Northern Arizona University is part of a multiyear collaborative effort with Navajo Technical University (NTU) and the U.S. Forest Service to understand the status of pinyon-juniper woodlands and develop restoration techniques. Pinyon pines, which are culturally and ecologically important throughout the Southwest, including the Navajo Nation, have experienced widespread mortality owing to ongoing drought conditions and other factors.
Increasing heat and aridity have also reduced seed production. However, recent research demonstrates that individual pinyon trees vary greatly in their ability to survive and reproduce during prolonged droughts. Identifying drought-tolerant trees and collecting their seeds have become increasingly urgent as drought conditions continue.
“We will use ground- and remote-sensing data to determine how pinyon-juniper woodlands have been affected by climate change and cutting for fuelwood at a landscape-level scale,” said the project’s co-principal investigator, Amy Whipple, an associate professor of biological sciences and a member of the Center for Adaptable Western Landscapes (CAWL). “Importantly, this project will integrate data collected by the Navajo Forestry Department, Bureau of Indian Affairs and Forest Service in an effort to make our results more useful to Navajo Nation land managers.”
The research team will use the findings to project future pinyon-juniper woodland distributions and identify the trees that can serve as seed sources for restoration efforts. The overarching goal is to develop methods, resources and plans for restoration using the findings.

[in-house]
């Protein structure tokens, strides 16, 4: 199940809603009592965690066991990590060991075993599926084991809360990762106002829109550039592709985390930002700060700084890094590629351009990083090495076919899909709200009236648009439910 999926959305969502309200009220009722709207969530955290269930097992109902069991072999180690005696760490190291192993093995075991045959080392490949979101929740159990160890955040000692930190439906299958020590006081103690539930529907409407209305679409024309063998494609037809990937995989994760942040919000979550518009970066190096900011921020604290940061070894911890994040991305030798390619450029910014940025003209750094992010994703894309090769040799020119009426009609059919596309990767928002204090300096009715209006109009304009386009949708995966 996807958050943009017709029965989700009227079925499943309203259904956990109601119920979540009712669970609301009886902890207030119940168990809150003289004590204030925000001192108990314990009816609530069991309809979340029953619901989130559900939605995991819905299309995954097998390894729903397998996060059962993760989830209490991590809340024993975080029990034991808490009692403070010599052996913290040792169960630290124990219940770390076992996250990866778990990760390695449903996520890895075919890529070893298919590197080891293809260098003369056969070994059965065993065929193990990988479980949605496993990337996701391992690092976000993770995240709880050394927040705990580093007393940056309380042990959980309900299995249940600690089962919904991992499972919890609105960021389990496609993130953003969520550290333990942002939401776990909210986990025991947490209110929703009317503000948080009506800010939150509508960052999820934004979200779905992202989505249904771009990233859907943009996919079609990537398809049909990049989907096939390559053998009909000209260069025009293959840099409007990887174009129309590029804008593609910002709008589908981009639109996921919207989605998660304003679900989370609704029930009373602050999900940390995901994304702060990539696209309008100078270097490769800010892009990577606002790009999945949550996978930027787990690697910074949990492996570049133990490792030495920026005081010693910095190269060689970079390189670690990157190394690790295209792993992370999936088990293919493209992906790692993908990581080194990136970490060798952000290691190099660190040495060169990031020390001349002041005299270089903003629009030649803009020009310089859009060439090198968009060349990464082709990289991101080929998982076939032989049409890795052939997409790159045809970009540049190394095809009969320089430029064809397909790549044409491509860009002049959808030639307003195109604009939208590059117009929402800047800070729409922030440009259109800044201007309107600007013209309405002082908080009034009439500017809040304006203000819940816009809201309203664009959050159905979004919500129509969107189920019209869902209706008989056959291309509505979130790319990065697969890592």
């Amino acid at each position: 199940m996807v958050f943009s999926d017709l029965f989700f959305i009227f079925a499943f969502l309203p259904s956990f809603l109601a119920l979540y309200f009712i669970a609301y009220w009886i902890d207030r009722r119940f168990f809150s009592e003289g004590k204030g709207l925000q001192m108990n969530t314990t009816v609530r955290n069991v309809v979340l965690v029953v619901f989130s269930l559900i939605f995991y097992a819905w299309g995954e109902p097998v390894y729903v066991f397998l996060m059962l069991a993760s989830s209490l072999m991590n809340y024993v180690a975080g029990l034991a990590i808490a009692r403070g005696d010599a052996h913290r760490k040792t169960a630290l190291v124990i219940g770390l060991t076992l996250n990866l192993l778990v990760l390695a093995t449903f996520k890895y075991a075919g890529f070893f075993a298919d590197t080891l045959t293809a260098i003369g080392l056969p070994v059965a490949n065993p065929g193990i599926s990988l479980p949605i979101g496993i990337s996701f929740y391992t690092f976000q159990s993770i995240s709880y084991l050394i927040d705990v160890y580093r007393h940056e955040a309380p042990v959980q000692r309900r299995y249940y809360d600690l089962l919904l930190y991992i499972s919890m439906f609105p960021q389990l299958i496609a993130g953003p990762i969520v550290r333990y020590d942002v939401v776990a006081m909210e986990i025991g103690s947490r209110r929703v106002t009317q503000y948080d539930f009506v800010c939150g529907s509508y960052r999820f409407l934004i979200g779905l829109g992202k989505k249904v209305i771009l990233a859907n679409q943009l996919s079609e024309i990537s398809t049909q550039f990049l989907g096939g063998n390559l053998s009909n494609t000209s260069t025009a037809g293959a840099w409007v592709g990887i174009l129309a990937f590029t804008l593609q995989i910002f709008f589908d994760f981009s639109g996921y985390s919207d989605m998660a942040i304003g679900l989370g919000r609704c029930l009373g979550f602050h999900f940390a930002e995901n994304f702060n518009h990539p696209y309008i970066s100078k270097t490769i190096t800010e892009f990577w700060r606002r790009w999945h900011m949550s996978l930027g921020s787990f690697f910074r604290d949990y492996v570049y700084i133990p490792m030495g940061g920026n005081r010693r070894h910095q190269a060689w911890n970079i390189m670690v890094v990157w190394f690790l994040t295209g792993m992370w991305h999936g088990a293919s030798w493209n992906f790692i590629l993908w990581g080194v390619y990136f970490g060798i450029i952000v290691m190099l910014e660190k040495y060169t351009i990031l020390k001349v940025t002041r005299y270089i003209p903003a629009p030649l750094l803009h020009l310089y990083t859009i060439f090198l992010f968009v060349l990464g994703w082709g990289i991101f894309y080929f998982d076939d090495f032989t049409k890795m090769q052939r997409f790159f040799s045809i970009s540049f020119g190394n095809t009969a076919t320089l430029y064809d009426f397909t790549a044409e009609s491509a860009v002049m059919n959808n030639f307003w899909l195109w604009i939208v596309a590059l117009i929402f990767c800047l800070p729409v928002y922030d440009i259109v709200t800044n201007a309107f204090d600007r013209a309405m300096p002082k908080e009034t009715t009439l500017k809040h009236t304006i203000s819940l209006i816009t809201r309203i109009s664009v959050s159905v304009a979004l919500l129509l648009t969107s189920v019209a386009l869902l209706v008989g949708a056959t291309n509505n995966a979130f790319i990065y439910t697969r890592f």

The seeds of the pinyon pine, or piñón nuts, are edible, and the trees are culturally important to Native Americans. Both pinyon and juniper trees are used for fuelwood on the Navajo Nation. Cutting of both species may be accelerating with the curtailment of coal mining operation, which provided coal for heating.
“Through collaboration, the project ensures that Native American perspectives on natural resource protection and management are central to developing responses to the impacts of climate change,” said Steve Chischilly, the project’s principal investigator and associate professor of environmental science, Navajo Technical University. “The project also provides important training opportunities for our students and builds understanding among entities working with Native American communities.”
The U.S. Department of Agriculture has awarded grants to Navajo Technical University, with NAU subcontracts, annually since 2016. The Forest Service will share its Forest Inventory and Analysis data and expertise in remote sensing and modeling plant distributions. NAU will provide training to NTU students in forest survey methods and remote sensing data and geographic information systems analyses.
Original funding helped to establish an experimental forest at Crown Point, New Mexico, and add to an NAU experimental forest near Sunset Crater. Using these sites, the project will develop techniques for germination, growth and inoculation with beneficial soil microbes to improve restoration outcomes.
“This project is very exciting because it builds on long-term efforts by NAU and NTU researchers to understand how plant communities and soil fungi interact and respond to changing conditions,” said Catherine Gehring, Lucking Family Professor of biological science, a co-principal investigator for this project and a CAWL co-director. “It is very gratifying to think that NAU research may help to successfully restore pinyon-juniper woodlands in the Southwest.”
The Center for Adaptable Western Landscapes, or CAWL, established in May, is one of NAU’s newest research centers. It was created to promote robust scientific research to enhance sustainable management of ecological populations, communities and landscapes, and to develop solutions to ecological problems in the American Southwest and Colorado Plateau.
Lara M. Schmit
Center for Adaptable Western Landscapes